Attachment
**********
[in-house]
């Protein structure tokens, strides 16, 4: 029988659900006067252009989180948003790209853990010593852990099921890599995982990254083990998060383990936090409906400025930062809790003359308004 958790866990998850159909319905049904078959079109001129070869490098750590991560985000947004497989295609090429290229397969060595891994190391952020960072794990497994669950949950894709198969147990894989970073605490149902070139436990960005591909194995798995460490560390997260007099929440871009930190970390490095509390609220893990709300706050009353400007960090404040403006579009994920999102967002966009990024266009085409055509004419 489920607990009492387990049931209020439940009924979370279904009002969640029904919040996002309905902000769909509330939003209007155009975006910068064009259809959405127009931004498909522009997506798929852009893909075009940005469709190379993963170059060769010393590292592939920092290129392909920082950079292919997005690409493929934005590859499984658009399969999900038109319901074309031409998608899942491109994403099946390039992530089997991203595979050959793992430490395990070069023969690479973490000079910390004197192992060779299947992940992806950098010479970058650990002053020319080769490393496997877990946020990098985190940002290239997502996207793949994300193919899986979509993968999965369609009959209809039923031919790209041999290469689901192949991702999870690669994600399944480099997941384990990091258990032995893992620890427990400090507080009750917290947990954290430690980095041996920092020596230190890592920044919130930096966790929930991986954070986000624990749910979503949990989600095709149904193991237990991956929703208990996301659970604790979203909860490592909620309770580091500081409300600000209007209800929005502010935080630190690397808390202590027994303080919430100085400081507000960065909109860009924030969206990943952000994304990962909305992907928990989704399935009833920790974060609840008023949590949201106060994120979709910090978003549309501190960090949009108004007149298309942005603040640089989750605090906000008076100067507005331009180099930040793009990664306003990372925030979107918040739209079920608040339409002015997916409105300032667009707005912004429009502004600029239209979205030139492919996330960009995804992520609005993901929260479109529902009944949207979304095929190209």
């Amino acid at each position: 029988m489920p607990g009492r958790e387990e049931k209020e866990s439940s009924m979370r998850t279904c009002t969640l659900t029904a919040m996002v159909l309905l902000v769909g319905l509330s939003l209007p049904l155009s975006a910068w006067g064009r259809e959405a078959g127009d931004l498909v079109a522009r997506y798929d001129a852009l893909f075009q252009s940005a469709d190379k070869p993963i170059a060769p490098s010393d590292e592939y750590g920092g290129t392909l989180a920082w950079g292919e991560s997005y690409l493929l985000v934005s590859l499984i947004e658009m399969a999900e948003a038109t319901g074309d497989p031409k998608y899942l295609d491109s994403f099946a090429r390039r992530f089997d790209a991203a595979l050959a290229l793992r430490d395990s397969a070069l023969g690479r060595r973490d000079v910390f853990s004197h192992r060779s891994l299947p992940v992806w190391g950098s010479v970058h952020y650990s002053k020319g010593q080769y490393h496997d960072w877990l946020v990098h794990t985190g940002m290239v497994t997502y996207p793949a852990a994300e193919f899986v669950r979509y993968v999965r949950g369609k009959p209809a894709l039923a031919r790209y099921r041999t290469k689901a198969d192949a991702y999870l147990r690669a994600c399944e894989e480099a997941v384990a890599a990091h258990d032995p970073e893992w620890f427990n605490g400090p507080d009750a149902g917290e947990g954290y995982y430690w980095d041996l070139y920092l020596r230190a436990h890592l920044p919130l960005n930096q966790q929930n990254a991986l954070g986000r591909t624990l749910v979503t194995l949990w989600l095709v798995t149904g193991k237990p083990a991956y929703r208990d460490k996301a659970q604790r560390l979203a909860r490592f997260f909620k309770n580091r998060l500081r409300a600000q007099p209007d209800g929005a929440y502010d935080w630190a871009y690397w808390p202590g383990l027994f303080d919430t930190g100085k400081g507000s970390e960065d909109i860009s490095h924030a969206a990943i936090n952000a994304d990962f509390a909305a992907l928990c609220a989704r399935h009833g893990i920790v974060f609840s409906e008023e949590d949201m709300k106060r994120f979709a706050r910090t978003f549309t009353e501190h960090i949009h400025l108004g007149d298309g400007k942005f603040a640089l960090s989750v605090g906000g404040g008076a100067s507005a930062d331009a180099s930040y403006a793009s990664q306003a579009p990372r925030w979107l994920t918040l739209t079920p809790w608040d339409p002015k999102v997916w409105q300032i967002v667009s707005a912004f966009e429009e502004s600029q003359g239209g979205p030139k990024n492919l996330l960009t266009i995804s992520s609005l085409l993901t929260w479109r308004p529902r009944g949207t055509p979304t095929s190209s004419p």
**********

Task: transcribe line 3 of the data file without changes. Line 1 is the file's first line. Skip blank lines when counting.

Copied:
């Amino acid at each position: 029988m489920p607990g009492r958790e387990e049931k209020e866990s439940s009924m979370r998850t279904c009002t969640l659900t029904a919040m996002v159909l309905l902000v769909g319905l509330s939003l209007p049904l155009s975006a910068w006067g064009r259809e959405a078959g127009d931004l498909v079109a522009r997506y798929d001129a852009l893909f075009q252009s940005a469709d190379k070869p993963i170059a060769p490098s010393d590292e592939y750590g920092g290129t392909l989180a920082w950079g292919e991560s997005y690409l493929l985000v934005s590859l499984i947004e658009m399969a999900e948003a038109t319901g074309d497989p031409k998608y899942l295609d491109s994403f099946a090429r390039r992530f089997d790209a991203a595979l050959a290229l793992r430490d395990s397969a070069l023969g690479r060595r973490d000079v910390f853990s004197h192992r060779s891994l299947p992940v992806w190391g950098s010479v970058h952020y650990s002053k020319g010593q080769y490393h496997d960072w877990l946020v990098h794990t985190g940002m290239v497994t997502y996207p793949a852990a994300e193919f899986v669950r979509y993968v999965r949950g369609k009959p209809a894709l039923a031919r790209y099921r041999t290469k689901a198969d192949a991702y999870l147990r690669a994600c399944e894989e480099a997941v384990a890599a990091h258990d032995p970073e893992w620890f427990n605490g400090p507080d009750a149902g917290e947990g954290y995982y430690w980095d041996l070139y920092l020596r230190a436990h890592l920044p919130l960005n930096q966790q929930n990254a991986l954070g986000r591909t624990l749910v979503t194995l949990w989600l095709v798995t149904g193991k237990p083990a991956y929703r208990d460490k996301a659970q604790r560390l979203a909860r490592f997260f909620k309770n580091r998060l500081r409300a600000q007099p209007d209800g929005a929440y502010d935080w630190a871009y690397w808390p202590g383990l027994f303080d919430t930190g100085k400081g507000s970390e960065d909109i860009s490095h924030a969206a990943i936090n952000a994304d990962f509390a909305a992907l928990c609220a989704r399935h009833g893990i920790v974060f609840s409906e008023e949590d949201m709300k106060r994120f979709a706050r910090t978003f549309t009353e501190h960090i949009h400025l108004g007149d298309g400007k942005f603040a640089l960090s989750v605090g906000g404040g008076a100067s507005a930062d331009a180099s930040y403006a793009s990664q306003a579009p990372r925030w979107l994920t918040l739209t079920p809790w608040d339409p002015k999102v997916w409105q300032i967002v667009s707005a912004f966009e429009e502004s600029q003359g239209g979205p030139k990024n492919l996330l960009t266009i995804s992520s609005l085409l993901t929260w479109r308004p529902r009944g949207t055509p979304t095929s190209s004419p």